Released just five months ago, Taylor Swift’s eighth album Folklore came as a welcome surprise. Dropped in the middle of the biggest world health crises’ in recent memory, the record was different, reflective, and truly a body of work that you could get lost in. Written from mostly a fictional angle, Folklore was truly Swift doing what she does best – telling stories, though this time around they were not necessarily about her. With tracks such as “The Last Great American Dynasty” and The 1,” Folklore was an exciting look at how Swift has once again bent the rules in reinventing herself if one were to look at her full catalogue of work, going from a country artist to full on pop, with 2008’s self-titled to 2018’s Reputation.
Released just in time for the holidays, Evermore, what Swift calls the sister record to Folklore, is not nearly as exciting as its predecessor, however her creativity is coming out in full force, as she keeps with the same folk inspired sound, along with doing some beautiful collaborations with artists such as Haim, The National, and Bon Ivor. There is also another writer named in the credits, William Bowery, which fans have discovered is Swift’s longtime boyfriend Joe Alwyn on “Champagne Problems” among others. Regardless of whether she writes on her own or with others, Swift is a brilliant writer and both Folklore and Evermore have made this apparent.
Opening with “Willow,” the track’s acoustic leanings shows just how talented Swift is as a writer and performer. While she has plenty of hit singles that make her recognizable, it is these quiet songs that make her standout vocally. Tracks such as “Dorothea,” is a beautiful piano ballad, rumored to be named after vocalist Zayn Malik’s baby daughter who was born in August, according to fans who dissect every hint and clue in Swift’s music.
“Coney Island” is another hidden gem on Evermore, as Swift has teamed up with rock band The National and as the band’s front man Matt Berninger takes center stage throughout the track, we love seeing Swift branch out of her comfort zone and collaborate with artists that feel unusual for her style of music. Just like all the artist singing with Swift before him, Berninger takes the collaboration in stride and makes “Cony Island” a tune you should not skip over.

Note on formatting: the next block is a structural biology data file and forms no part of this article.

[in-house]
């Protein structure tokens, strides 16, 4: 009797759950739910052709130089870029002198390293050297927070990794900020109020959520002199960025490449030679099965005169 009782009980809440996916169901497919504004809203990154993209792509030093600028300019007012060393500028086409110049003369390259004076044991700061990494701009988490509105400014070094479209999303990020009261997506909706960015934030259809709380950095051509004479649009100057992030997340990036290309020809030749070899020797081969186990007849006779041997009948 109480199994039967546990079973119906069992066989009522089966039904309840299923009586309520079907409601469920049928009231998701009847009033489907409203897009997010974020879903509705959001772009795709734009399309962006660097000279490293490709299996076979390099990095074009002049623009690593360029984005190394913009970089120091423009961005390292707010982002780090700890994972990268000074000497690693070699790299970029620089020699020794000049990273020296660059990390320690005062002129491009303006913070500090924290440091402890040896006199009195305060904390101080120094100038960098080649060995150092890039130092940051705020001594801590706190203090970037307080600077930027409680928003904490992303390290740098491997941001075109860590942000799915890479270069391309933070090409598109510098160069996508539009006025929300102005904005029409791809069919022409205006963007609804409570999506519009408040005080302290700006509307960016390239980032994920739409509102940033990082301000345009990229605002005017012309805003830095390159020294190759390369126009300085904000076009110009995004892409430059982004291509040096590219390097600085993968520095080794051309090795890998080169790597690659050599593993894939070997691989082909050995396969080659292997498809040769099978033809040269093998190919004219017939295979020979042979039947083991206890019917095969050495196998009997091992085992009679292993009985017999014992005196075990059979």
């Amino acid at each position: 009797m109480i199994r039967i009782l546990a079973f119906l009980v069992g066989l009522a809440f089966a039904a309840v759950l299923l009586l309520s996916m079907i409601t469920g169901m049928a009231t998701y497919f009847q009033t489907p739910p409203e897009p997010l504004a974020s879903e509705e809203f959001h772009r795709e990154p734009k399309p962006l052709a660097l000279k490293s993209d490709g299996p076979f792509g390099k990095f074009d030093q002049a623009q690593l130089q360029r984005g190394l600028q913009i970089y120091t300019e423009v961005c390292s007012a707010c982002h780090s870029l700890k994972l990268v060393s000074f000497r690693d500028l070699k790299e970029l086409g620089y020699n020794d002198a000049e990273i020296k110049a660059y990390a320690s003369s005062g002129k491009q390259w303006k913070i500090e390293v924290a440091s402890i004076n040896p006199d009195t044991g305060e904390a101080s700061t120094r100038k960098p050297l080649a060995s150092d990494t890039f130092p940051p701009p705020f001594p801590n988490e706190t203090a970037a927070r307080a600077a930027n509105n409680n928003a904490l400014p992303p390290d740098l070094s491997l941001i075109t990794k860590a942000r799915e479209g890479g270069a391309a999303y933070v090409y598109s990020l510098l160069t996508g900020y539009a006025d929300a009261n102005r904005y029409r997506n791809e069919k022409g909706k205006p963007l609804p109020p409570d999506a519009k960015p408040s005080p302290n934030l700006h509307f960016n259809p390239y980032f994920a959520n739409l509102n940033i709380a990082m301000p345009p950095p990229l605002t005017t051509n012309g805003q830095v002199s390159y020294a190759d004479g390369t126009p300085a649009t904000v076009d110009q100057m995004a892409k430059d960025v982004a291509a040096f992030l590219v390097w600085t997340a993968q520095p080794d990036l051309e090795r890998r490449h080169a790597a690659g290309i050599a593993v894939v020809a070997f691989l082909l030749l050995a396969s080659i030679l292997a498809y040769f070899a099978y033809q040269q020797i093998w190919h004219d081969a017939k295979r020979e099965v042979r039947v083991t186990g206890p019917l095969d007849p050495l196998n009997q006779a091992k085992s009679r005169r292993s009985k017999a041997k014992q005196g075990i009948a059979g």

Evermore’s 11th track “Cowboy Like Me” is perhaps the most country influenced song on the record, while still heavy on the folk influence. Vocally, Swift kills it and these softer tracks make her into a brilliant vocalist, with a tone that was not obvious on previous records. Sounding delicate and at ease, Swift no longer has that somewhat strained and perhaps teenage feel with her vocals, barring her from being discovered by those who would not normally listen to Swift.
Perhaps the most personal track on Evermore, is “Marjorie,” which focuses on Swift’s grandmother who died in 2003, who also happens to have been an opera singer. Sampling her vocals about halfway through the song, this adds a nice and more personal touch then we have heard from Swift previously. Buried deep at the bottom of the album’s track list, while it most likely will not become single, it will be a song heavily discussed among fans for its personal nature and great storytelling. While the stories on Evermore focus on mostly the purely fictional, these real-life stories told through song are something we have come to love from Swift, as she began this streak on Folklore.
Ending with the title track featuring Bon Ivor, Swift has crafted another excellent album, though it does not quite have that wow feeling we experienced with Folklore. Maintaining a similar sound and feel, if this direction continues to be where Swift is heading, we will continue to enjoy the ride.
Watch the lyric video for “Marjorie” below.